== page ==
James Taylor is one option. “When you’re down… and troubled… and you need a helping hand. And nothing, whoa nothing is going right. Just close your eyes and think of me, and soon I will be there… to brighten up even your darkest nights.”

So I tried it! I closed my eyes… thought about and visualized sweet baby James… and waited.

And waited.

And waited some more.

I’m still waiting for James to make good on his promise.

Today I thank God for the mentors in my life that introduced me to ANOTHER resource… that taught me how to connect with the reliable, unchanging, solid Word of God in all circumstances.

King DavidSomehow the 18thpsalm of David seems like the right place to turn. After a long, long period of being harassed by King Saul, David finally defeated his adversary. And in the moments following his victory, David knew instantly where to turn and give the credit: “The Lord is my rock, my fortress, and my deliverer, my God, my rock in whom I take refuge, my shield, and the horn of my salvation, my stronghold.” (Psalm 18:2, NRSV).

No doubt if God can deliver David from an entire army of enemies, he can surely deliver me from a head cold, freezing weather, and from missing my sweetheart.

Ahh! That’s better.

Sorry, James.

03
Apr
18

The Path He Chose

mlkmountaintop1Want to see the future?

In a way, I think we all do.

I would like to know – for example – when the Kansas City Royals will next play relevant baseball in the month of October… or which stocks to buy today… or when this gray, yucky drizzle will go away.

On a little more serious note, I’d also like to know where our nation’s current political muddle will eventually lead us… or what will happen in our relationships with Russia and China and North Korea and the rest of the world?

As a card-carrying United Methodist, I would love to know how our denomination’s impasse over human sexuality will ultimately play out. Sadly, my question is more about HOW the pending schism will take shape rather than IF it will happen.

At the same time, there are a few things about the future I am perfectly content to remain in the dark about. If possible, I would prefer that the demises of all my friends and family members – as well as my own – catch me totally off guard.

But see, that’s the thing about visionary foresight. It’s either all or nothing. “You git what you git and you don’t pitch a fit!” as someone’s mother once said.

Today (April 3) marks the 50thanniversary of the last speech ever given by Rev. Dr. Martin Luther King, Jr. It was an address delivered on April 3, 1968, at the Mason Temple, Church of God in Christ headquarters in Memphis, Tennessee. Dr. King was on hand to lend motivational and leadership support to the 1,300 striking sanitation workers of the City of Memphis.

It had been a tense time in the city of Memphis and in the nation as a whole. In the course of the speech, Dr. King reminded his listeners of the great milestones and the great challenges the movement had experienced to date. He reminded them of the fire hoses and police dogs of Sheriff Bull Connor to the unlawful arrests to the beatings and church bombings they had experienced by that time in 1968.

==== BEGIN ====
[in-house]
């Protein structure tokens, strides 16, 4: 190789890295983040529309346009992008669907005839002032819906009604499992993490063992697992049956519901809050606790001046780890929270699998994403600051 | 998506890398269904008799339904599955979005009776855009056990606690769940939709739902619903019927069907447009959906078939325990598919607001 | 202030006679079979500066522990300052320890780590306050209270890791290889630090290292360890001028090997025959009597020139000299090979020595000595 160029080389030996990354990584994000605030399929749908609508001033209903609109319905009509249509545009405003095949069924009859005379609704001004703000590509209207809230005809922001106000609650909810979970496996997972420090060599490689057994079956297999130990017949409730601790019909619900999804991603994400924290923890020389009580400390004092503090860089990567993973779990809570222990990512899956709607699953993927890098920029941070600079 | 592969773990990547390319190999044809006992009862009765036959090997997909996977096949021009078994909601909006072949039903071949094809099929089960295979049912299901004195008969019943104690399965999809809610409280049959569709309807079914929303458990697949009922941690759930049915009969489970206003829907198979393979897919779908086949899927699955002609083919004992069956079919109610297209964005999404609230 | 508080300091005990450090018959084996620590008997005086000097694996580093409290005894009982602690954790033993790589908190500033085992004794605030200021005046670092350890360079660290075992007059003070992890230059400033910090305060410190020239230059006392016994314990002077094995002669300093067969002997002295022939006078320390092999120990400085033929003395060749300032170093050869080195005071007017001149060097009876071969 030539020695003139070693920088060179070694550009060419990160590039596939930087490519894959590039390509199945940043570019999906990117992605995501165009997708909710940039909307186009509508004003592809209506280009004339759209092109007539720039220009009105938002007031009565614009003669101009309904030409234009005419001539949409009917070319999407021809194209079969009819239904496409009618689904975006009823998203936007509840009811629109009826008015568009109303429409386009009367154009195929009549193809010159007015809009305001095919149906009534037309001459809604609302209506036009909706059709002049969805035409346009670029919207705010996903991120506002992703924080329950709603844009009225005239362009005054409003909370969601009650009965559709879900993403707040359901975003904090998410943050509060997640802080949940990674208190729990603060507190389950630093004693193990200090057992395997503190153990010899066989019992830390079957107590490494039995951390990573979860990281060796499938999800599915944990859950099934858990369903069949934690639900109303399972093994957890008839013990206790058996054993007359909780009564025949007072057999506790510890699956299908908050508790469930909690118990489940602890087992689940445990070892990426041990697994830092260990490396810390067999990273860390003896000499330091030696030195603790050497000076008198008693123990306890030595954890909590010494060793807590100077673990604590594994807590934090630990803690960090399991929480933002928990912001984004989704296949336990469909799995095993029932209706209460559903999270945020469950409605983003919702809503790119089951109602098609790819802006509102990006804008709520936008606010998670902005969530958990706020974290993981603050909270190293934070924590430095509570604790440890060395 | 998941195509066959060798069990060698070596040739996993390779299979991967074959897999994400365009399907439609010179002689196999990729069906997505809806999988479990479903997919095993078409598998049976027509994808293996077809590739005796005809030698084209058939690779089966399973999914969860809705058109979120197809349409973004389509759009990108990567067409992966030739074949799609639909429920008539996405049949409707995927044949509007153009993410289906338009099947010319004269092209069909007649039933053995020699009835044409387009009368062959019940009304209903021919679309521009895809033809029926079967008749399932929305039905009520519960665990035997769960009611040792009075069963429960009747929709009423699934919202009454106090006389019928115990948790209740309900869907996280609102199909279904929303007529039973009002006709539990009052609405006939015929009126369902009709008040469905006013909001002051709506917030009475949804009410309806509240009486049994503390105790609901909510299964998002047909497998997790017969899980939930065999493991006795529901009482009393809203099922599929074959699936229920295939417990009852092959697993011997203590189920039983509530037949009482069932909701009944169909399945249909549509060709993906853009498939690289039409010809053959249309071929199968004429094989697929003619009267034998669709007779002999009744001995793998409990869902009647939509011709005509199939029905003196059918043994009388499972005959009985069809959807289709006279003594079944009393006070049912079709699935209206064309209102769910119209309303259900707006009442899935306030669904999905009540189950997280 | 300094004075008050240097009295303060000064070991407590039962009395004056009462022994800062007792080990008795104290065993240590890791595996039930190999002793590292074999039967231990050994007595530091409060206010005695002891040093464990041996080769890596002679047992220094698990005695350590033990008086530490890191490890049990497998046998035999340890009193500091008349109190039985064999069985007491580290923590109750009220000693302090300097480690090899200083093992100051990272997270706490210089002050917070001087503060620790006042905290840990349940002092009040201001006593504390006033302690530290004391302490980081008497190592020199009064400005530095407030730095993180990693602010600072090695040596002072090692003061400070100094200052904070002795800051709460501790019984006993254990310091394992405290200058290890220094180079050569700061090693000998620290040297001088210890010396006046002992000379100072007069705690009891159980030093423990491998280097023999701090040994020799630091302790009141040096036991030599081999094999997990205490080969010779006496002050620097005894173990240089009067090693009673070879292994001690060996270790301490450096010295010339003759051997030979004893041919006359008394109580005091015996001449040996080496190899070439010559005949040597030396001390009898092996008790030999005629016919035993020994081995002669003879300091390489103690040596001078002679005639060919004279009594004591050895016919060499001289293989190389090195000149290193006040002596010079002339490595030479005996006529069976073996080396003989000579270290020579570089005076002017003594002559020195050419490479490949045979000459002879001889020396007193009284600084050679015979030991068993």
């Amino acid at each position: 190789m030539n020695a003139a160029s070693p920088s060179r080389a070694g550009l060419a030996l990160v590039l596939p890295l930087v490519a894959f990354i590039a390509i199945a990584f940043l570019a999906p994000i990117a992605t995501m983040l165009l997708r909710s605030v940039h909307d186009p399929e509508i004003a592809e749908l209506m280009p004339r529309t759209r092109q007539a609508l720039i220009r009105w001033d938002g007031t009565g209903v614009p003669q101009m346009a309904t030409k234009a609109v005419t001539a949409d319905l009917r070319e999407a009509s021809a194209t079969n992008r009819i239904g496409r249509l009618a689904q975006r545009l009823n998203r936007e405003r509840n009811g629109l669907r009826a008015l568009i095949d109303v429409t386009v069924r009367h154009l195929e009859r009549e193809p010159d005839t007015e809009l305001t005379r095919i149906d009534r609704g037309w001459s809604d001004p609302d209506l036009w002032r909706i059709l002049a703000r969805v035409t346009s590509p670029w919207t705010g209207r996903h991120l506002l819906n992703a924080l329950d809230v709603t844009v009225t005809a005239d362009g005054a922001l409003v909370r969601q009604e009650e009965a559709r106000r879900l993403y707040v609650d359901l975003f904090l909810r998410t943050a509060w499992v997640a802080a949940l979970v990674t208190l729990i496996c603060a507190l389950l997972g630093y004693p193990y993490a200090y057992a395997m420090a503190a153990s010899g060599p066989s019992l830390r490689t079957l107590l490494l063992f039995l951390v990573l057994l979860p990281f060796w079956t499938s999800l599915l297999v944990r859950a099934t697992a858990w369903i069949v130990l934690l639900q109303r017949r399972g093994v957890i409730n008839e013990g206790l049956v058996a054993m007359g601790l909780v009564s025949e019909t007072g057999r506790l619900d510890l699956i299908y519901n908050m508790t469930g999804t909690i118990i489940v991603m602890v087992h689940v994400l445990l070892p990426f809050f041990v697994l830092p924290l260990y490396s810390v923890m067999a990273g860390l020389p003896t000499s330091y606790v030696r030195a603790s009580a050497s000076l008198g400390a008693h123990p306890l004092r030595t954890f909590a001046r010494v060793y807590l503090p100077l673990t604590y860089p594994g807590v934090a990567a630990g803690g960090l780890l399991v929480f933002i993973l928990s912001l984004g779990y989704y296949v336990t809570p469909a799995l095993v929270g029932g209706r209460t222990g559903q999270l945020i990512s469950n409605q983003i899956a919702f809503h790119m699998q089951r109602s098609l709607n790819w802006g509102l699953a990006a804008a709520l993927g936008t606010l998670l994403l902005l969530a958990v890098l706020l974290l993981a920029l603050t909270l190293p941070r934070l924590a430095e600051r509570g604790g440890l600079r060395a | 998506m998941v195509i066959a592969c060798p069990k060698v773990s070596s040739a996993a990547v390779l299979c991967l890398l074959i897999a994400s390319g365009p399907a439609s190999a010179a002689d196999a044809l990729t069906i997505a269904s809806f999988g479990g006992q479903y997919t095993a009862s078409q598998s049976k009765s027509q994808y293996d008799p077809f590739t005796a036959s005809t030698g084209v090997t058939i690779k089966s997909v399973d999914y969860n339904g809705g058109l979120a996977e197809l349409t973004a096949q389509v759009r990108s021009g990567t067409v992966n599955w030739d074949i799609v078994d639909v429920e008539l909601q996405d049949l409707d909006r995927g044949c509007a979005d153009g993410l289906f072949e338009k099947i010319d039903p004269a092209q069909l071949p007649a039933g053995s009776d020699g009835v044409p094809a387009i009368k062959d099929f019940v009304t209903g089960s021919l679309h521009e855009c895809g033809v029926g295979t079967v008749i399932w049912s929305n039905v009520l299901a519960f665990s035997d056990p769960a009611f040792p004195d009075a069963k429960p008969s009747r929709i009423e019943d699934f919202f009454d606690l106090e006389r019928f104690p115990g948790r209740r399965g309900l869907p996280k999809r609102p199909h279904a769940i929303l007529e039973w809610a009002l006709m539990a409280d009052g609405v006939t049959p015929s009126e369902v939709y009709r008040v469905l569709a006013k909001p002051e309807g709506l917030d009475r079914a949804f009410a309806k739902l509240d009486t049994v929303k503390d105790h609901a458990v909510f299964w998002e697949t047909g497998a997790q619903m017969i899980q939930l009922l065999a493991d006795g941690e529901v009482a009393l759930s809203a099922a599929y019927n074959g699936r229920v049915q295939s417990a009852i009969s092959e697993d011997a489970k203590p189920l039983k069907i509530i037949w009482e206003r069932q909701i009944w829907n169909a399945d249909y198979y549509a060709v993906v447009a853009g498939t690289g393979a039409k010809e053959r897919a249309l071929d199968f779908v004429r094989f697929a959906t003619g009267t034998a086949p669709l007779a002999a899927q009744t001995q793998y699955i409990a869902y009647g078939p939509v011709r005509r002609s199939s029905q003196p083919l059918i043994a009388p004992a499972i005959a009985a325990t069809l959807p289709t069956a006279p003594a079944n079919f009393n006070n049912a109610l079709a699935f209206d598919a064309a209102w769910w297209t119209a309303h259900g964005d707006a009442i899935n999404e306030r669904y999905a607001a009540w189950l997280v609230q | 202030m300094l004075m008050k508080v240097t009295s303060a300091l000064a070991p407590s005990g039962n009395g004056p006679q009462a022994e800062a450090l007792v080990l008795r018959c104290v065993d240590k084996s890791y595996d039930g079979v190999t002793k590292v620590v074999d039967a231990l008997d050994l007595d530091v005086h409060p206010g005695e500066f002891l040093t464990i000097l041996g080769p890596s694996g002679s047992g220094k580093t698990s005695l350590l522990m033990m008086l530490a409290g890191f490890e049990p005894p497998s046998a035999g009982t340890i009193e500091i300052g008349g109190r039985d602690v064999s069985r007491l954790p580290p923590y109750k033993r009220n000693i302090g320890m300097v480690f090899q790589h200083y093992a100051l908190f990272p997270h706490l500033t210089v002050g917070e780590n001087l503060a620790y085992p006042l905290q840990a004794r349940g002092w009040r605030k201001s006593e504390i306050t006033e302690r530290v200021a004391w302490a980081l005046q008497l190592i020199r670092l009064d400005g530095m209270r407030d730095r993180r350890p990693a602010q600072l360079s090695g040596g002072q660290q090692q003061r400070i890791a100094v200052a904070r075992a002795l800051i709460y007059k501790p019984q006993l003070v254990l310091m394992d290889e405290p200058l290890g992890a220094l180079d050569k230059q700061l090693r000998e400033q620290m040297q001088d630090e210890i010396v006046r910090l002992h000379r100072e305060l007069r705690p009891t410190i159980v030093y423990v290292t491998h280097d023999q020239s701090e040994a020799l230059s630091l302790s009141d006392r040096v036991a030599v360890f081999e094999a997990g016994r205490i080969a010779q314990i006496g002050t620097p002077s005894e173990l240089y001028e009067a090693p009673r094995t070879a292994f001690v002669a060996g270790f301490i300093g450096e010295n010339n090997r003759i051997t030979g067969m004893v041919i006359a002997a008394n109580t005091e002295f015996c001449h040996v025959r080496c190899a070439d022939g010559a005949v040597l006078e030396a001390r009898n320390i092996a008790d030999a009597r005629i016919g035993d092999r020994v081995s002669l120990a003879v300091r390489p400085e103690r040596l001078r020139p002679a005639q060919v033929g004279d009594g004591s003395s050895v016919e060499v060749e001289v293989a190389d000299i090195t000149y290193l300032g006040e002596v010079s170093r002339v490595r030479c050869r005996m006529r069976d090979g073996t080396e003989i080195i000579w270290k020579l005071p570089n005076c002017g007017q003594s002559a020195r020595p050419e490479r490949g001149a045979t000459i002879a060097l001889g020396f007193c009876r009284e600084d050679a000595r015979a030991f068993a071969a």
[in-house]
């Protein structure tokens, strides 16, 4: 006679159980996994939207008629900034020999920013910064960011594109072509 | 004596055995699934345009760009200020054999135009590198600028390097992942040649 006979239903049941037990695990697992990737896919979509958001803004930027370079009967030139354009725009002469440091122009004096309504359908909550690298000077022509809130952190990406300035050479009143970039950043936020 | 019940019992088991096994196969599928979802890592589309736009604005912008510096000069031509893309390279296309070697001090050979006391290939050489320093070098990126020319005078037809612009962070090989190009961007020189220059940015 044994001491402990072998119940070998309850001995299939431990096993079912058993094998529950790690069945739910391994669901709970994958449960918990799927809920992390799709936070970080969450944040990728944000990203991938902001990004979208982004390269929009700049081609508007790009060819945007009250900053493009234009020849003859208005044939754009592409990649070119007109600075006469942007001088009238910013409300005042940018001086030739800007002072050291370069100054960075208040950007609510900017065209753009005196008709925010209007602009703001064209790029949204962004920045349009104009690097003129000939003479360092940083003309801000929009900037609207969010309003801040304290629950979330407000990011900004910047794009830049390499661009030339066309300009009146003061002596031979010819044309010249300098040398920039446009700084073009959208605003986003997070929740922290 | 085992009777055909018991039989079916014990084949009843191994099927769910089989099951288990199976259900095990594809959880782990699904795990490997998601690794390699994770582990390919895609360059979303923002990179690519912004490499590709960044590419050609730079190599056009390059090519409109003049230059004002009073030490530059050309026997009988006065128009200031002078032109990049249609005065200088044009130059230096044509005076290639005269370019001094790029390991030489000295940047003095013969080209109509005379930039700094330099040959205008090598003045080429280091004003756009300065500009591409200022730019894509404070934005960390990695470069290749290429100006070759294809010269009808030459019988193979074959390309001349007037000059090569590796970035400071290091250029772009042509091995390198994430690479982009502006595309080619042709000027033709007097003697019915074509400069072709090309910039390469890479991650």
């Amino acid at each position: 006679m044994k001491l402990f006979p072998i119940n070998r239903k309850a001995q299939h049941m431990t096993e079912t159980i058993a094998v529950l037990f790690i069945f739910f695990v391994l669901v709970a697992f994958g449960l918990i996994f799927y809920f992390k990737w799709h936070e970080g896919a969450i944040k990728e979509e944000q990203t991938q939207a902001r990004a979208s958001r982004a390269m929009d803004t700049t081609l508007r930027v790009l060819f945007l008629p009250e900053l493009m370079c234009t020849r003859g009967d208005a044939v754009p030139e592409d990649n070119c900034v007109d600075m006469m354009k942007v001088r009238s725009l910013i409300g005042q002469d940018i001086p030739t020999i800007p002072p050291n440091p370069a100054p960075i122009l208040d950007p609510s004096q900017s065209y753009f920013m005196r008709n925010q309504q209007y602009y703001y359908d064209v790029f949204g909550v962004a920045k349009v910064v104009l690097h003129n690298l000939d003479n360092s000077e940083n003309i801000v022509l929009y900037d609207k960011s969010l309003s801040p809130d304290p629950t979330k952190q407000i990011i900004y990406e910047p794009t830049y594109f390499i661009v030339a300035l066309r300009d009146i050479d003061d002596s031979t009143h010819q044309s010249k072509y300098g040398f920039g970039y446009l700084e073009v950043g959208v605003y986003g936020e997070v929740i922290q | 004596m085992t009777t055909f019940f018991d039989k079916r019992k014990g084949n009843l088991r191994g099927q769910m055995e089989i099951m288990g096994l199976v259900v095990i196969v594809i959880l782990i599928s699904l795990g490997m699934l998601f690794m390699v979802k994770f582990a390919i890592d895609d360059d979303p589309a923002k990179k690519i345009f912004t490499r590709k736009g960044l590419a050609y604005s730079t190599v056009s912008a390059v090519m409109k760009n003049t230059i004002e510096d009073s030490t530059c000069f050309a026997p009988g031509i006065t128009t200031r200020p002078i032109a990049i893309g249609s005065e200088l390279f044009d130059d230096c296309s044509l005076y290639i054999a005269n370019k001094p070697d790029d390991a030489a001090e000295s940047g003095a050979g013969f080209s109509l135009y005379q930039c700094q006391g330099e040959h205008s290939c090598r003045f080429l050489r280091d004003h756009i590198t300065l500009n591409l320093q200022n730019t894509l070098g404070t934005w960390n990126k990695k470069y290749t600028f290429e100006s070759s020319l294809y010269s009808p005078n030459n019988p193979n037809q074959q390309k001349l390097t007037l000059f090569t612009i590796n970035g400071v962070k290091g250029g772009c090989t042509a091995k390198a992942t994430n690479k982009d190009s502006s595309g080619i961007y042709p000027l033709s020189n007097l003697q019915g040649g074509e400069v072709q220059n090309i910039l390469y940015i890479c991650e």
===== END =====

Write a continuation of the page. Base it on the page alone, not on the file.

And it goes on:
But he also called to mind the passage of the Civil Rights Act of 1964, the integration of lunch counters throughout the South, as well as the bus system of Birmingham, Alabama.

It was also a speech in which Dr. King seemed to possess a chillingly accurate vision of his own death. In the best-known part of the speech, toward its conclusion, Dr. King looked into the future… both the future of the Civil Rights movement and his own… and described what he saw there. He said, “Like anybody, I would like to live a long life. Longevity has its place. But I’m not concerned about that now. I just want to do God’s will. And He’s allowed me to go up to the mountain. And I’ve looked over. And I’ve seen the Promised Land. I may not get there with you. But I want you to know tonight, that we, as a people, will get to the Promised Land!”

Here, in the days immediately following the Christian celebration of Easter, I am reminded of the vision of the future Jesus communicated to his disciples… a vision of his own violent demise, but also of God’s eventual victory over the forces of sin and death. It’s right there in Mark 8:31 – “Then he began to teach them that the Son of Man must undergo great suffering, and be rejected by the elders, the chief priests, and the scribes, and be killed, and after three days rise again.”

Today I stand in awe of both of these men. Try as I might, I still cannot fathom what it means to set out on a path, knowing with absolute certainty it is a path that leads to your violent demise, and yet – despite the clarity of that vision – continuing walking that path in faith and confidence.

The lesson today might be this: ultimately, if the path I walk is a path of my own choosing – based purely on whim, curiosity, and circumstance – it is a path to be wary of… likely strewn with as many dangers as delights.

If, on the other hand, it is a path carved by the hand of God, we can follow it with confidence wherever it leads.

What is the lesson of April 3, 1968, for YOU?